• Composite Bamboo Patio Deck: The patio ground cover is an alternative to your typical wood lumber that combines bamboo fibers and recycled wood. This eco-friendly patio material offers a moisture- and insect-resistant option, which also means it has a stable composition that won’t shrink or expand easily.
• Aluminum Composite: A combination of aluminum cores enveloped by a polymer shell. The structure of this material composite makes it fire-resistant and lightweight, and it is commonly designed with slip-resistant features.
Material Cost: WPC: $15–30 per square foot.
Made to withstand outdoor conditions, the outdoor carpet is an excellent alternative to the more common patio ground cover when aiming for an affordable option that offers a softer surface.
Outdoor types of carpets available in the market have usually low piles and a loop pile to maintain a strong and durable ground cover. Since outdoor carpets are made with close fibers, most products are made from synthetic materials.
Outdoor carpets can function as added protection for wood-paneled patios, keeping outdoor furniture from scraping the surface of the wood. It is stylish and can come in a myriad of styles and colors to choose from.
• Polypropylene – Heavy Foot Traffic: A type of outdoor carpet that feels like natural fiber underfoot. Aside from having a durable build, it does not fade under constant sun exposure and won’t stain. though not advisable near barbecue areas or pits as it is highly flammable.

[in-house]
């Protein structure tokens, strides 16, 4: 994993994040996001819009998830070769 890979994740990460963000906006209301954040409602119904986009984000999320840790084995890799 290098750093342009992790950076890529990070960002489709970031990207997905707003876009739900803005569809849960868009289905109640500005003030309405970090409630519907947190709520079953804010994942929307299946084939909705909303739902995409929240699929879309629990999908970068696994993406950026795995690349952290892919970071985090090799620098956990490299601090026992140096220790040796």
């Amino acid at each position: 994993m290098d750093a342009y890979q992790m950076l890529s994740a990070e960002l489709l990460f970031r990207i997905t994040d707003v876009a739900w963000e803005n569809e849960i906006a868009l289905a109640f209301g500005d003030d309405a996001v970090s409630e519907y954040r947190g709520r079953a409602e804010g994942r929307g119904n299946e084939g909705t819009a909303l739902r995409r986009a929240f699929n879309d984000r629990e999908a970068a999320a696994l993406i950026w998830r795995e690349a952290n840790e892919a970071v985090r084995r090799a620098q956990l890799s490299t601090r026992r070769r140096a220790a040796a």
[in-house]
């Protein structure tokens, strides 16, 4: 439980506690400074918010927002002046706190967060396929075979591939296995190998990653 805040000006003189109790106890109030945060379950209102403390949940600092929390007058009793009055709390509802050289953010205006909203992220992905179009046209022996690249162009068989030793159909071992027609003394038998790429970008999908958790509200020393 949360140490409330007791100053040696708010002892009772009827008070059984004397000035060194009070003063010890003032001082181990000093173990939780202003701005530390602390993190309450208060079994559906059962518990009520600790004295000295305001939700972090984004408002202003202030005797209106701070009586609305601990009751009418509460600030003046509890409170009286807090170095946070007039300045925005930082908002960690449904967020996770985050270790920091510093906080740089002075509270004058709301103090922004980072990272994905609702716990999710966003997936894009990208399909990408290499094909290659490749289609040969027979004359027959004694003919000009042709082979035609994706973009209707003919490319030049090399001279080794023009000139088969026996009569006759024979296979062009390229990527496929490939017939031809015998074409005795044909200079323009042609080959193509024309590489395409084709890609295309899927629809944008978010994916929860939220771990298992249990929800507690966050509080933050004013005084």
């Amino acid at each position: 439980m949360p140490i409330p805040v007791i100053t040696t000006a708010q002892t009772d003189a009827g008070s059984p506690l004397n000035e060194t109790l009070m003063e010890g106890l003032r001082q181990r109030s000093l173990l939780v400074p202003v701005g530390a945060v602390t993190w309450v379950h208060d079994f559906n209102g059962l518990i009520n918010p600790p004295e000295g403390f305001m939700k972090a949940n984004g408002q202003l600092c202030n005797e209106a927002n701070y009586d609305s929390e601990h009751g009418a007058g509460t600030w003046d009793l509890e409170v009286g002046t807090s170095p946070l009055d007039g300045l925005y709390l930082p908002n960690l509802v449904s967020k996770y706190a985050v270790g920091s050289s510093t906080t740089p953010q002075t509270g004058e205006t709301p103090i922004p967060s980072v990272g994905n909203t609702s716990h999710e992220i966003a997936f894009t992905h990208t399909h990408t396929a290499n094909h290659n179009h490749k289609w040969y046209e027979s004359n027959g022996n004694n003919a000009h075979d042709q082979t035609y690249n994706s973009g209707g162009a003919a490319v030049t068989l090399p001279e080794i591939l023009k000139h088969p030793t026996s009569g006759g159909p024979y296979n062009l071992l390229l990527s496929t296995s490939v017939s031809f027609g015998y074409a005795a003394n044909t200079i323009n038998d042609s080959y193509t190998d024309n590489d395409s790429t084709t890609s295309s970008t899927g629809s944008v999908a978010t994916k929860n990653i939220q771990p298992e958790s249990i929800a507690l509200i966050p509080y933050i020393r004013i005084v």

• Berber Carpet – Heavy Foot Traffic: It is a type of fiber construction for outdoor carpets that can be made from nylon or polypropylene, which gives it durability, excellent resistance to stains, does not absorb moisture, and can withstand exposure to UV rays.
• Jute and Sisal – light to medium foot traffic: An eco-friendly option for outdoor carpets that can withstand minimal to medium use. Jute and sisal outdoor carpets are examples of non-synthetic materials that are good patio covers, especially in areas that have minimal rain.
The downside of jute and sisal is that they can stain and fade over time. The material’s ability to absorb moisture means mold and mildew can grow through the fibers.
• Marine Carpet – For Patios Near Water Environments: An excellent option for patios near swimming pools or water features on landscapes, marine carpet is water-repellent thanks to its stain- and fray-resistant polypropylene fiber component.